Physical exercise programs generally include 20 to 30 minutes practiced regularly, 2-3 days a week, always adapted to the patient’s specific characteristics. The most recommended exercises are isometric, stretching, and spinal extension exercises to strengthen the upper back. High-impact exercises and those involving extreme flexion and torsion of the trunk should be avoided. Thus, care should be taken in activities that may require these postures such as golf, tennis, bowling, and some yoga positions.

Promote proper postures and balance.

It is advisable to improve balance with programs that include 3 hours a week of targeted physical exercise. It has also been suggested that regular practice of Tai Chi can improve balance and body schema perception and thus contribute to a reduction in stumbles, falls, and loss of balance in older individuals.

 Adequacy of the environment and other tips to prevent falls.

It is recommended to eliminate from the environment of the patient with osteoporosis all those objects that can facilitate falls, such as, for example: carpets, electrical and telephone cables. In addition, good lighting in the home is recommended, ensuring access to light in the bedroom and corridor, as well as the use of non-slip mats in the bathtub or shower. Other important aspects are to wear appropriate footwear avoiding high heels, flexible slippers and shoes with slippery soles. Good vision control should not be forgotten.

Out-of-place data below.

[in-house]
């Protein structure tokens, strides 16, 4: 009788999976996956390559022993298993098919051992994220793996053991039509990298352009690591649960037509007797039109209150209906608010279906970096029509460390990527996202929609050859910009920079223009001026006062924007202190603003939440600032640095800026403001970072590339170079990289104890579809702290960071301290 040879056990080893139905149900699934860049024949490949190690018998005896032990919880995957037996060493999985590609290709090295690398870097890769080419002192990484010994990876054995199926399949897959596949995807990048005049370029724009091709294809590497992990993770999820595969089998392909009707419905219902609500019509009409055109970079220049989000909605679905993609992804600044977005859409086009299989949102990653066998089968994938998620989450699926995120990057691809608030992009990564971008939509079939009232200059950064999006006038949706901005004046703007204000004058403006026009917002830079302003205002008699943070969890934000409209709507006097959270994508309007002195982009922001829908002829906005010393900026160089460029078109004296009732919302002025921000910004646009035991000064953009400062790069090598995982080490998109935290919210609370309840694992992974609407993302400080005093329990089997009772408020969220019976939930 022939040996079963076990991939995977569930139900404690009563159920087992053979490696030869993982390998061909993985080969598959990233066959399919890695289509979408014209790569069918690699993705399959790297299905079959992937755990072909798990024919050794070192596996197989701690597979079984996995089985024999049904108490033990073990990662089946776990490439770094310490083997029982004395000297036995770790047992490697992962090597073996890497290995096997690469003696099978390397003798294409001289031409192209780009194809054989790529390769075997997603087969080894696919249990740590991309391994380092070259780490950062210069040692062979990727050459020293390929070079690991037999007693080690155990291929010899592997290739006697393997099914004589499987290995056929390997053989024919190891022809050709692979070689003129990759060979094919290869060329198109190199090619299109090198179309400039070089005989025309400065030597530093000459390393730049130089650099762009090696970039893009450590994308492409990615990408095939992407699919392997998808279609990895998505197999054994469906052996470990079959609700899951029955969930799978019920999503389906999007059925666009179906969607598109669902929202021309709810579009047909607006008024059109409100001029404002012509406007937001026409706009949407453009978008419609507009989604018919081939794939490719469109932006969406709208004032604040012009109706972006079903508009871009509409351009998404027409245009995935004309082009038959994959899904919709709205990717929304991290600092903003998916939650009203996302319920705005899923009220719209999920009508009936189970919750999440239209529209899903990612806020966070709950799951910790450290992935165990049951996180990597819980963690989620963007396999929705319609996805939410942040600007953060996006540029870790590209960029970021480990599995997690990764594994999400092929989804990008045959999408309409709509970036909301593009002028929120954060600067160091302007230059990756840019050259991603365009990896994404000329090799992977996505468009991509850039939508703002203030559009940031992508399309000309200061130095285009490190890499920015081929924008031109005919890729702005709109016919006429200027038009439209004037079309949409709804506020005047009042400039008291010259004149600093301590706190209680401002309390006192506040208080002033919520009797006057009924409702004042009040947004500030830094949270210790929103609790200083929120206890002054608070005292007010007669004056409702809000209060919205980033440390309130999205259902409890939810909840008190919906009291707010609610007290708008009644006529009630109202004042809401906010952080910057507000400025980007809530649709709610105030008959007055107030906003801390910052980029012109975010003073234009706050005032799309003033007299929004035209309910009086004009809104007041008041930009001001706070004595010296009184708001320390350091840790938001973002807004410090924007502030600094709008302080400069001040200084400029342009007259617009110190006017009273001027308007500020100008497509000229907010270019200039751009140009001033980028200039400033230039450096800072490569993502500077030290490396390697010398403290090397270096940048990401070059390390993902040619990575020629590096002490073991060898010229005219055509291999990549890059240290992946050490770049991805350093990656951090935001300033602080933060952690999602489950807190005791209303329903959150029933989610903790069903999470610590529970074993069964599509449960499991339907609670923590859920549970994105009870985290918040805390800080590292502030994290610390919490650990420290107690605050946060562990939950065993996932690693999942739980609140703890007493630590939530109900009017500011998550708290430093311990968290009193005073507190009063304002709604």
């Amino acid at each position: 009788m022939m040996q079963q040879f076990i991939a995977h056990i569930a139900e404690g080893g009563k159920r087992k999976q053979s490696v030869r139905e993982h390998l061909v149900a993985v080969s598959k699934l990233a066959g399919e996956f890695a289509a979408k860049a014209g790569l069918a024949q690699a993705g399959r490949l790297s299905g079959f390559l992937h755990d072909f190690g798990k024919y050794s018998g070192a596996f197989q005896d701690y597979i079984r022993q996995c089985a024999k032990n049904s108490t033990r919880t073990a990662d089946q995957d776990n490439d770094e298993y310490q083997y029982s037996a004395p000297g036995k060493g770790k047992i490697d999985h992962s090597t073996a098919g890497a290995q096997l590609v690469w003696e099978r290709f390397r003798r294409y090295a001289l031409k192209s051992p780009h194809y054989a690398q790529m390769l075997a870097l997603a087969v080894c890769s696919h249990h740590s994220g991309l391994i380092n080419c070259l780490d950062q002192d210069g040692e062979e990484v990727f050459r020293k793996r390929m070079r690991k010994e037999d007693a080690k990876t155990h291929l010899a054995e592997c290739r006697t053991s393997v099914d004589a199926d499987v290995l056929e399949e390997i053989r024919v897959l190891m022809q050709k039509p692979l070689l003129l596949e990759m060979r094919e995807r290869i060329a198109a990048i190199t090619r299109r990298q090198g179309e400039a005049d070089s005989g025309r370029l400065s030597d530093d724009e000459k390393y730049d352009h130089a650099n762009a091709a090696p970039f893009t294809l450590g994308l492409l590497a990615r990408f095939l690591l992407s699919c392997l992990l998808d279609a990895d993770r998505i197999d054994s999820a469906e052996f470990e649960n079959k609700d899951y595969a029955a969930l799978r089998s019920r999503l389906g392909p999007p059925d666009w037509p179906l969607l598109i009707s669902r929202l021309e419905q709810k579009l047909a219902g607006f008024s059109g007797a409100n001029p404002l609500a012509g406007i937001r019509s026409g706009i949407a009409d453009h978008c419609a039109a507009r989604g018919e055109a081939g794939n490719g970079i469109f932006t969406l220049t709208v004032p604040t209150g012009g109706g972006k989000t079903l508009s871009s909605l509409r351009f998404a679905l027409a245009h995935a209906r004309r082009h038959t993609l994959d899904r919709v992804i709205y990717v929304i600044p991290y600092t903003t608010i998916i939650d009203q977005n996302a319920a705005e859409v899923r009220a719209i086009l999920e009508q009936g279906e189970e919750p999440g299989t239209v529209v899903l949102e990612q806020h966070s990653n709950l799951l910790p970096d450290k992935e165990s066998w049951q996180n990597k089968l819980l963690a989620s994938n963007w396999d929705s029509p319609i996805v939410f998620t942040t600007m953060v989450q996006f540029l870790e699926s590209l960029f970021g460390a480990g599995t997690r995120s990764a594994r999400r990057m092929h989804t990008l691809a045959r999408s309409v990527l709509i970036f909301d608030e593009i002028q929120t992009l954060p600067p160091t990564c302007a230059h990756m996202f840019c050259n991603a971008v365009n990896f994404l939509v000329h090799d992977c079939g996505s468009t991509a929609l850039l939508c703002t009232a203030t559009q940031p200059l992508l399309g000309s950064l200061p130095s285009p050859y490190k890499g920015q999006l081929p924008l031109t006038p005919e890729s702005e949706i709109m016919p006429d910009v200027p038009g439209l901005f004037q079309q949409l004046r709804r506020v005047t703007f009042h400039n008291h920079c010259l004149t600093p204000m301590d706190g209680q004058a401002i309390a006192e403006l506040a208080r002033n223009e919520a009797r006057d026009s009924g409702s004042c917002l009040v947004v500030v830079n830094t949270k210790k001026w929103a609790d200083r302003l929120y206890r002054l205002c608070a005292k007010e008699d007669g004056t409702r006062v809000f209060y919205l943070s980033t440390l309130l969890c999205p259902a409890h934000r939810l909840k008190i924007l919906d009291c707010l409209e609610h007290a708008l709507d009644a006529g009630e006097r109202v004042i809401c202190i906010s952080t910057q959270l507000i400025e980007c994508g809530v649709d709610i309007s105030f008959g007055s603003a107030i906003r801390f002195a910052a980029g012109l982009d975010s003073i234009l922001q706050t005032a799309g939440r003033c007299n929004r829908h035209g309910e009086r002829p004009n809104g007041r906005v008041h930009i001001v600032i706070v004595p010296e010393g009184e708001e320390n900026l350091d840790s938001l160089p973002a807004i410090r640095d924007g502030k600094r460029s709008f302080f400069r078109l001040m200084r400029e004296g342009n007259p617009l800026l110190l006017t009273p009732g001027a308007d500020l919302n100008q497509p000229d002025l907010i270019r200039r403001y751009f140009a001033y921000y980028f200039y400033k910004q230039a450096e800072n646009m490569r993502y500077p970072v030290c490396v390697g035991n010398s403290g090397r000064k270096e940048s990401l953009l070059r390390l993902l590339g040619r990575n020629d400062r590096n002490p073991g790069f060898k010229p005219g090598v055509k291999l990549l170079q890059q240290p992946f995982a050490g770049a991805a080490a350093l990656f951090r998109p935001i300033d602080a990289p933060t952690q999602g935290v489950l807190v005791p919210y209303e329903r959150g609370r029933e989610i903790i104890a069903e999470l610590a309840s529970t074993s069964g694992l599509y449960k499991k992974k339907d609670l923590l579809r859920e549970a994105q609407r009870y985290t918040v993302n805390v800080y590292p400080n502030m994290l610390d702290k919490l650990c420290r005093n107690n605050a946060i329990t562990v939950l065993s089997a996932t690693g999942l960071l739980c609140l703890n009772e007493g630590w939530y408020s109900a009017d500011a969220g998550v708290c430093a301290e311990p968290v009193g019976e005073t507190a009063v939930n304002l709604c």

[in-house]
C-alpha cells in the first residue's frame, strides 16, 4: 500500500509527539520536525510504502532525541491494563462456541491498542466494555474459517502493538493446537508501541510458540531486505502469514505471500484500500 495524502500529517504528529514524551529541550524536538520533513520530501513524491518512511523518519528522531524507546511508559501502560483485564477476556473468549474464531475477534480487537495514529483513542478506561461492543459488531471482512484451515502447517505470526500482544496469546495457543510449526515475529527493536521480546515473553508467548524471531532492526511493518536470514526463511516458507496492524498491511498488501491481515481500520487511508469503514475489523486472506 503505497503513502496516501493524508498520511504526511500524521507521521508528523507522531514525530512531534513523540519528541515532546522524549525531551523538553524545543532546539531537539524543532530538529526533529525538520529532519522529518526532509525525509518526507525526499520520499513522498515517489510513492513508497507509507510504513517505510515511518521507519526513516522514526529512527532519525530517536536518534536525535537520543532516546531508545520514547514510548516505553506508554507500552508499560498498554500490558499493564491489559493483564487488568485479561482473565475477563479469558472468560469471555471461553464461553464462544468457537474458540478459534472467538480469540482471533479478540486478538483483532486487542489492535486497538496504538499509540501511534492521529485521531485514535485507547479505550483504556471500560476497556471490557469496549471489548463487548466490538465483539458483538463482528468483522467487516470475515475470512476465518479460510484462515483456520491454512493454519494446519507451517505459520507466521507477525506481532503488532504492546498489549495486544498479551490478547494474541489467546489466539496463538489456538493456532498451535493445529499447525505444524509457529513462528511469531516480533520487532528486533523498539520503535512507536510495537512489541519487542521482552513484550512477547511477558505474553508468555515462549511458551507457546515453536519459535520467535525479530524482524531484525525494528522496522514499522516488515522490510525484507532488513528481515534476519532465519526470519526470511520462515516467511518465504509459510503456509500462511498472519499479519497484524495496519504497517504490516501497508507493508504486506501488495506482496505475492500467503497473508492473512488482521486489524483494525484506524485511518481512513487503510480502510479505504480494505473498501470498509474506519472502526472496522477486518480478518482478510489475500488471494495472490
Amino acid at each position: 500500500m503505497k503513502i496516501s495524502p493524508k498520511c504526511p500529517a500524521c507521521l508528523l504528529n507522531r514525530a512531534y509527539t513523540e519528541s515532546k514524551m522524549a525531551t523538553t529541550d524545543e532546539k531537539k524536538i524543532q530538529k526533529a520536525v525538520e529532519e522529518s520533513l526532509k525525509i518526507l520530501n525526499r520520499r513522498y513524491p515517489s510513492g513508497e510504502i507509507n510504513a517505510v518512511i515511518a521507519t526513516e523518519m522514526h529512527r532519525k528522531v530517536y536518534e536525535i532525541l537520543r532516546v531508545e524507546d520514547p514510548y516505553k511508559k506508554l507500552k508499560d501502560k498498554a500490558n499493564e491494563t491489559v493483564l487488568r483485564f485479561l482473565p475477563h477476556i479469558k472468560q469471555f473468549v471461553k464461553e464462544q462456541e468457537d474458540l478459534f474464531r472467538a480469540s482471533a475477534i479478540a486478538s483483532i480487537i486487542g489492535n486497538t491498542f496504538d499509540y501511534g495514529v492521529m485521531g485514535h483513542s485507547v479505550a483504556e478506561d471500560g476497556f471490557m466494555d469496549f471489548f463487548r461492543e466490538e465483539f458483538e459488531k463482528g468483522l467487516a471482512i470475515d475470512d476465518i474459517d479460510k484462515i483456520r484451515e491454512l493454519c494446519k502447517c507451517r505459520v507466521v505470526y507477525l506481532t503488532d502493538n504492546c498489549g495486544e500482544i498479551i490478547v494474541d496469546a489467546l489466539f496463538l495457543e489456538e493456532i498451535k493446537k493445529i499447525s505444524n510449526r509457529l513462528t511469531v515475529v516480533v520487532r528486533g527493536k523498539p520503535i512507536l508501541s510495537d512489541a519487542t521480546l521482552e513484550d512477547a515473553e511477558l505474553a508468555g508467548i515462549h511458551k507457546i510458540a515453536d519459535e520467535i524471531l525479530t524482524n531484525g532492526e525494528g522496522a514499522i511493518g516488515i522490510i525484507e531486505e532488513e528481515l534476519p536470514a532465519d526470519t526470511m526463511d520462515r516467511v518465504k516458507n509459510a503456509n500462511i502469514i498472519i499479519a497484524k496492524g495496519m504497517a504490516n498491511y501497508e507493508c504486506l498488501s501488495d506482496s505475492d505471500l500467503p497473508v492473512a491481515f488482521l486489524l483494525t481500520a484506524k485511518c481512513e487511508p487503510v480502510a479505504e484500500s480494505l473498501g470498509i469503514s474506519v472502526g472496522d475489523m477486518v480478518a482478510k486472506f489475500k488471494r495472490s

Avoidance of drugs that may increase the risk of falls.

It is recommended to avoid sedative hypnotic drugs, since advanced age, poor sleep and their use are often associated with and increase the risk of falls and fractures, through mechanisms related to cognitive and psychomotor impairment. All this leads to decreased coordination, with alterations in balance and gait. Caution should also be exercised when taking psychotropic drugs, antipsychotics and antidepressants. 

Treatment with antihypertensive drugs should be appropriately adjusted, as they have been associated with the development of hypotension and syncope. Their role in the risk of falls is controversial, although there may be an increased risk of falls at baseline and with intensification of treatment. 

Avoid tobacco and excess alcohol.

Avoidance of tobacco use is recommended. The exact role tobacco plays in osteoporosis is unclear, but a direct relationship between tobacco uses and decreased bone density has been described.

It is also recommended not to drink alcohol in excess, as its chronic and abusive consumption is associated with a double harmful effect: increased risk of falls and reduced bone mineral density.

See your doctor if you have had a fracture following a minor fall.

It is recommended to consult your doctor if you have suffered a fracture that was not induced by a hit-and-run, sports or automobile accident. It is common to think that “you fractured because you fell”. Your doctor will assess whether it may be an osteoporotic fracture. Your diagnosis and treatment will help prevent the development of new fractures.